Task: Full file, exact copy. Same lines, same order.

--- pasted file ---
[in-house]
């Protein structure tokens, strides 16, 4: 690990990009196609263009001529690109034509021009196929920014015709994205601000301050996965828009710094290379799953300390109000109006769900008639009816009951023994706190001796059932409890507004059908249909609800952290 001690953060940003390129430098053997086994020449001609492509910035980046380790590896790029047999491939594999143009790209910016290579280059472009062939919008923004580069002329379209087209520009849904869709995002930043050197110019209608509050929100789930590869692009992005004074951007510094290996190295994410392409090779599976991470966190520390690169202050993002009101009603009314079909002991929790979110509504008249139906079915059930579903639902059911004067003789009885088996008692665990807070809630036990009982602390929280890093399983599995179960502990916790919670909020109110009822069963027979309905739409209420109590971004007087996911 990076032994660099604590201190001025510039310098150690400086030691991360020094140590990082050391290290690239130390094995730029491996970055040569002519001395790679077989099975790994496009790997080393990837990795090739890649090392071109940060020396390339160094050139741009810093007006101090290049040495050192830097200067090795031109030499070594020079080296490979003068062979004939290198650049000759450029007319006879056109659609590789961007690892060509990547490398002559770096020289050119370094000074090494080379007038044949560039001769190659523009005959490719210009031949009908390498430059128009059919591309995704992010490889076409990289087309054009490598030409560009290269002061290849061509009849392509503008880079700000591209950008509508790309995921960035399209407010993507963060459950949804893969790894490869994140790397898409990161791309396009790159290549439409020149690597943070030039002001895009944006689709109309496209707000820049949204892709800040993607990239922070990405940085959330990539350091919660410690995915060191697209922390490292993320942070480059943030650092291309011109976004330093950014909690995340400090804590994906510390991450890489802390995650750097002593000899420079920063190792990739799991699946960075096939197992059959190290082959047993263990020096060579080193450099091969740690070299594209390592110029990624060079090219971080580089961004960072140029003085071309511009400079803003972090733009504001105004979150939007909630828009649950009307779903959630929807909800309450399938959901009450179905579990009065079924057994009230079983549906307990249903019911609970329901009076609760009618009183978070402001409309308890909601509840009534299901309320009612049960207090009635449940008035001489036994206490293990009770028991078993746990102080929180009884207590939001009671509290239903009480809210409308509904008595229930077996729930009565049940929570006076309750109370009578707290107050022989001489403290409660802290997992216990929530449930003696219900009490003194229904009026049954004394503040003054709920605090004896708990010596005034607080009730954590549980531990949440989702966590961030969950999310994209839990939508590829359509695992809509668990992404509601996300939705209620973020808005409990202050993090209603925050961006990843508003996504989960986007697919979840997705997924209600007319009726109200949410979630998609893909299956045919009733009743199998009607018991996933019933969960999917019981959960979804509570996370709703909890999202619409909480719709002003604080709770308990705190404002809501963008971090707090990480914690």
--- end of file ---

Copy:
[in-house]
């Protein structure tokens, strides 16, 4: 690990990009196609263009001529690109034509021009196929920014015709994205601000301050996965828009710094290379799953300390109000109006769900008639009816009951023994706190001796059932409890507004059908249909609800952290 001690953060940003390129430098053997086994020449001609492509910035980046380790590896790029047999491939594999143009790209910016290579280059472009062939919008923004580069002329379209087209520009849904869709995002930043050197110019209608509050929100789930590869692009992005004074951007510094290996190295994410392409090779599976991470966190520390690169202050993002009101009603009314079909002991929790979110509504008249139906079915059930579903639902059911004067003789009885088996008692665990807070809630036990009982602390929280890093399983599995179960502990916790919670909020109110009822069963027979309905739409209420109590971004007087996911 990076032994660099604590201190001025510039310098150690400086030691991360020094140590990082050391290290690239130390094995730029491996970055040569002519001395790679077989099975790994496009790997080393990837990795090739890649090392071109940060020396390339160094050139741009810093007006101090290049040495050192830097200067090795031109030499070594020079080296490979003068062979004939290198650049000759450029007319006879056109659609590789961007690892060509990547490398002559770096020289050119370094000074090494080379007038044949560039001769190659523009005959490719210009031949009908390498430059128009059919591309995704992010490889076409990289087309054009490598030409560009290269002061290849061509009849392509503008880079700000591209950008509508790309995921960035399209407010993507963060459950949804893969790894490869994140790397898409990161791309396009790159290549439409020149690597943070030039002001895009944006689709109309496209707000820049949204892709800040993607990239922070990405940085959330990539350091919660410690995915060191697209922390490292993320942070480059943030650092291309011109976004330093950014909690995340400090804590994906510390991450890489802390995650750097002593000899420079920063190792990739799991699946960075096939197992059959190290082959047993263990020096060579080193450099091969740690070299594209390592110029990624060079090219971080580089961004960072140029003085071309511009400079803003972090733009504001105004979150939007909630828009649950009307779903959630929807909800309450399938959901009450179905579990009065079924057994009230079983549906307990249903019911609970329901009076609760009618009183978070402001409309308890909601509840009534299901309320009612049960207090009635449940008035001489036994206490293990009770028991078993746990102080929180009884207590939001009671509290239903009480809210409308509904008595229930077996729930009565049940929570006076309750109370009578707290107050022989001489403290409660802290997992216990929530449930003696219900009490003194229904009026049954004394503040003054709920605090004896708990010596005034607080009730954590549980531990949440989702966590961030969950999310994209839990939508590829359509695992809509668990992404509601996300939705209620973020808005409990202050993090209603925050961006990843508003996504989960986007697919979840997705997924209600007319009726109200949410979630998609893909299956045919009733009743199998009607018991996933019933969960999917019981959960979804509570996370709703909890999202619409909480719709002003604080709770308990705190404002809501963008971090707090990480914690």